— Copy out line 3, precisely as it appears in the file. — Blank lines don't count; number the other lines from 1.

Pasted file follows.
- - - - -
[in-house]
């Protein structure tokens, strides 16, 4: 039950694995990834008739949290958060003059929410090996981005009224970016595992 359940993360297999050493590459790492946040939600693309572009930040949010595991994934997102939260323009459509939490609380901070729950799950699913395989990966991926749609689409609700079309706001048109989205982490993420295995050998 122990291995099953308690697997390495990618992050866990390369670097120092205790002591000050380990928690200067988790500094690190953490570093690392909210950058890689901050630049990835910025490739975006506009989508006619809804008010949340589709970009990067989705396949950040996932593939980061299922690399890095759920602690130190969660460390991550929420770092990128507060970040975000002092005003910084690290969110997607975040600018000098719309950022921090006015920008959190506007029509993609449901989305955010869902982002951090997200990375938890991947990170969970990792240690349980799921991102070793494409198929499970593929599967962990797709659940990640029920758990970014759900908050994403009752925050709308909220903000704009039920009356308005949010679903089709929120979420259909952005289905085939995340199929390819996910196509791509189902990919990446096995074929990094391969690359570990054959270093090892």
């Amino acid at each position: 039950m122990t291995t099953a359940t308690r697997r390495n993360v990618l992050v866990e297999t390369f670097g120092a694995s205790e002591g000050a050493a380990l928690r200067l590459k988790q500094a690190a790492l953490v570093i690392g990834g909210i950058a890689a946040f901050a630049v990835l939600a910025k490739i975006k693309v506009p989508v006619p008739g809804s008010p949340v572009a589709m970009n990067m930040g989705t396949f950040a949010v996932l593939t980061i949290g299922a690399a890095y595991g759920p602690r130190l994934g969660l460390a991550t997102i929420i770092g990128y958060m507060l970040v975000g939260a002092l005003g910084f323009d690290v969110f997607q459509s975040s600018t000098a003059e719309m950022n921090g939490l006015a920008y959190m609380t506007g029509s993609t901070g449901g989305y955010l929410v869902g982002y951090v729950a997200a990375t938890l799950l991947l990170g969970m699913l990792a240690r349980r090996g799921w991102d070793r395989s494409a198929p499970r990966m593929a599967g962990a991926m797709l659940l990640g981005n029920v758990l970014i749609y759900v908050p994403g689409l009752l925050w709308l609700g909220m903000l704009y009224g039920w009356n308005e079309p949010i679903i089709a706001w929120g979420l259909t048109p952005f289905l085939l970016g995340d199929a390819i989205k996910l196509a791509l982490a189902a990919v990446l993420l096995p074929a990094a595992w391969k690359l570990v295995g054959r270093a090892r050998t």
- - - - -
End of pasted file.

């Amino acid at each position: 039950m122990t291995t099953a359940t308690r697997r390495n993360v990618l992050v866990e297999t390369f670097g120092a694995s205790e002591g000050a050493a380990l928690r200067l590459k988790q500094a690190a790492l953490v570093i690392g990834g909210i950058a890689a946040f901050a630049v990835l939600a910025k490739i975006k693309v506009p989508v006619p008739g809804s008010p949340v572009a589709m970009n990067m930040g989705t396949f950040a949010v996932l593939t980061i949290g299922a690399a890095y595991g759920p602690r130190l994934g969660l460390a991550t997102i929420i770092g990128y958060m507060l970040v975000g939260a002092l005003g910084f323009d690290v969110f997607q459509s975040s600018t000098a003059e719309m950022n921090g939490l006015a920008y959190m609380t506007g029509s993609t901070g449901g989305y955010l929410v869902g982002y951090v729950a997200a990375t938890l799950l991947l990170g969970m699913l990792a240690r349980r090996g799921w991102d070793r395989s494409a198929p499970r990966m593929a599967g962990a991926m797709l659940l990640g981005n029920v758990l970014i749609y759900v908050p994403g689409l009752l925050w709308l609700g909220m903000l704009y009224g039920w009356n308005e079309p949010i679903i089709a706001w929120g979420l259909t048109p952005f289905l085939l970016g995340d199929a390819i989205k996910l196509a791509l982490a189902a990919v990446l993420l096995p074929a990094a595992w391969k690359l570990v295995g054959r270093a090892r050998t």